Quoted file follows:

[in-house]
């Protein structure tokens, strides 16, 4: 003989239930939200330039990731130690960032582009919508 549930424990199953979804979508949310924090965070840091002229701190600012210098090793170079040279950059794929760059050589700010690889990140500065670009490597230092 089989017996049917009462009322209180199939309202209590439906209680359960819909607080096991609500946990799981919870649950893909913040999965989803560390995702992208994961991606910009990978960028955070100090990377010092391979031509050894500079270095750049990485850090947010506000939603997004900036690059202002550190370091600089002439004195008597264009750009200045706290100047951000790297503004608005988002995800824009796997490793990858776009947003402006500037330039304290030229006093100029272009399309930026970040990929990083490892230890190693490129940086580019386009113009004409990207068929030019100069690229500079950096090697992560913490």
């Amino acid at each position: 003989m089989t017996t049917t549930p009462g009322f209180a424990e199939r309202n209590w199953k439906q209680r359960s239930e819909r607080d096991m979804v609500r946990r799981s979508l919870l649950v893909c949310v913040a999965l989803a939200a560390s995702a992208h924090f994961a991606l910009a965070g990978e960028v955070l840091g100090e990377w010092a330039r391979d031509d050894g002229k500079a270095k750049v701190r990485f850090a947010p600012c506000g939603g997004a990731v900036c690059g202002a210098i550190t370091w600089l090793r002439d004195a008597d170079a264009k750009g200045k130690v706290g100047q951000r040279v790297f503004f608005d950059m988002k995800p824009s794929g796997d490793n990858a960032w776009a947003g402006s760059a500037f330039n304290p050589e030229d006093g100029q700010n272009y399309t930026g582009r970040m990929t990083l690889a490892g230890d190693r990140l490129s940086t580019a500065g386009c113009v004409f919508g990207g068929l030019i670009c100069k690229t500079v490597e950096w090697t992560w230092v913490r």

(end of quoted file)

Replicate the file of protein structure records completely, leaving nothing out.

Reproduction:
[in-house]
């Protein structure tokens, strides 16, 4: 003989239930939200330039990731130690960032582009919508 549930424990199953979804979508949310924090965070840091002229701190600012210098090793170079040279950059794929760059050589700010690889990140500065670009490597230092 089989017996049917009462009322209180199939309202209590439906209680359960819909607080096991609500946990799981919870649950893909913040999965989803560390995702992208994961991606910009990978960028955070100090990377010092391979031509050894500079270095750049990485850090947010506000939603997004900036690059202002550190370091600089002439004195008597264009750009200045706290100047951000790297503004608005988002995800824009796997490793990858776009947003402006500037330039304290030229006093100029272009399309930026970040990929990083490892230890190693490129940086580019386009113009004409990207068929030019100069690229500079950096090697992560913490």
């Amino acid at each position: 003989m089989t017996t049917t549930p009462g009322f209180a424990e199939r309202n209590w199953k439906q209680r359960s239930e819909r607080d096991m979804v609500r946990r799981s979508l919870l649950v893909c949310v913040a999965l989803a939200a560390s995702a992208h924090f994961a991606l910009a965070g990978e960028v955070l840091g100090e990377w010092a330039r391979d031509d050894g002229k500079a270095k750049v701190r990485f850090a947010p600012c506000g939603g997004a990731v900036c690059g202002a210098i550190t370091w600089l090793r002439d004195a008597d170079a264009k750009g200045k130690v706290g100047q951000r040279v790297f503004f608005d950059m988002k995800p824009s794929g796997d490793n990858a960032w776009a947003g402006s760059a500037f330039n304290p050589e030229d006093g100029q700010n272009y399309t930026g582009r970040m990929t990083l690889a490892g230890d190693r990140l490129s940086t580019a500065g386009c113009v004409f919508g990207g068929l030019i670009c100069k690229t500079v490597e950096w090697t992560w230092v913490r």